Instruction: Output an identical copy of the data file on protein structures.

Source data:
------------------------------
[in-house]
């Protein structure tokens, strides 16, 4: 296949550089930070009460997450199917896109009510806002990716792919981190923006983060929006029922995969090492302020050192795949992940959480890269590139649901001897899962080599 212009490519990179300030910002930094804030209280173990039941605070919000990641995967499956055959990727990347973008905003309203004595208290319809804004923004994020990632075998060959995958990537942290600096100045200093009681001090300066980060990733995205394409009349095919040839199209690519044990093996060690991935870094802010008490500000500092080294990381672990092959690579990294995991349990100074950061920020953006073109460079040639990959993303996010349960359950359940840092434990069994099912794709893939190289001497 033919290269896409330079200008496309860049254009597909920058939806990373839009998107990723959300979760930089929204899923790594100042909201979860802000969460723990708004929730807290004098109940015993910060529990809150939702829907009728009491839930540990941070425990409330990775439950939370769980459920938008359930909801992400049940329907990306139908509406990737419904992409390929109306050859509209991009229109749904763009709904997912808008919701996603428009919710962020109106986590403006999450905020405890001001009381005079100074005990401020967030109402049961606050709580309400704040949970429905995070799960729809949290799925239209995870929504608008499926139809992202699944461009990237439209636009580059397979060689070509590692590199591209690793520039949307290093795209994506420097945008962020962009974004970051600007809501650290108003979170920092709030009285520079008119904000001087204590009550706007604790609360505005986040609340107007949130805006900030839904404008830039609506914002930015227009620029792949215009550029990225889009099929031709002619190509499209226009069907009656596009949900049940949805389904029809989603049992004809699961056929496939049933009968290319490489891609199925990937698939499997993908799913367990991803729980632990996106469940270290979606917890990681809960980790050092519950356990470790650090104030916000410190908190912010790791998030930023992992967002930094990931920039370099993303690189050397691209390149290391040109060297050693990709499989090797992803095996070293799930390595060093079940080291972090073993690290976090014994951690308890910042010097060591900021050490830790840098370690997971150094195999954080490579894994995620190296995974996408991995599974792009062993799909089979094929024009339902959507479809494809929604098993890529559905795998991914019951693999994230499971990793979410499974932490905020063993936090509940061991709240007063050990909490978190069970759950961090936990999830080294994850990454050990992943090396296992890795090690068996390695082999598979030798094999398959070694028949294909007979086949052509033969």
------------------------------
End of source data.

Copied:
[in-house]
């Protein structure tokens, strides 16, 4: 296949550089930070009460997450199917896109009510806002990716792919981190923006983060929006029922995969090492302020050192795949992940959480890269590139649901001897899962080599 212009490519990179300030910002930094804030209280173990039941605070919000990641995967499956055959990727990347973008905003309203004595208290319809804004923004994020990632075998060959995958990537942290600096100045200093009681001090300066980060990733995205394409009349095919040839199209690519044990093996060690991935870094802010008490500000500092080294990381672990092959690579990294995991349990100074950061920020953006073109460079040639990959993303996010349960359950359940840092434990069994099912794709893939190289001497 033919290269896409330079200008496309860049254009597909920058939806990373839009998107990723959300979760930089929204899923790594100042909201979860802000969460723990708004929730807290004098109940015993910060529990809150939702829907009728009491839930540990941070425990409330990775439950939370769980459920938008359930909801992400049940329907990306139908509406990737419904992409390929109306050859509209991009229109749904763009709904997912808008919701996603428009919710962020109106986590403006999450905020405890001001009381005079100074005990401020967030109402049961606050709580309400704040949970429905995070799960729809949290799925239209995870929504608008499926139809992202699944461009990237439209636009580059397979060689070509590692590199591209690793520039949307290093795209994506420097945008962020962009974004970051600007809501650290108003979170920092709030009285520079008119904000001087204590009550706007604790609360505005986040609340107007949130805006900030839904404008830039609506914002930015227009620029792949215009550029990225889009099929031709002619190509499209226009069907009656596009949900049940949805389904029809989603049992004809699961056929496939049933009968290319490489891609199925990937698939499997993908799913367990991803729980632990996106469940270290979606917890990681809960980790050092519950356990470790650090104030916000410190908190912010790791998030930023992992967002930094990931920039370099993303690189050397691209390149290391040109060297050693990709499989090797992803095996070293799930390595060093079940080291972090073993690290976090014994951690308890910042010097060591900021050490830790840098370690997971150094195999954080490579894994995620190296995974996408991995599974792009062993799909089979094929024009339902959507479809494809929604098993890529559905795998991914019951693999994230499971990793979410499974932490905020063993936090509940061991709240007063050990909490978190069970759950961090936990999830080294994850990454050990992943090396296992890795090690068996390695082999598979030798094999398959070694028949294909007979086949052509033969």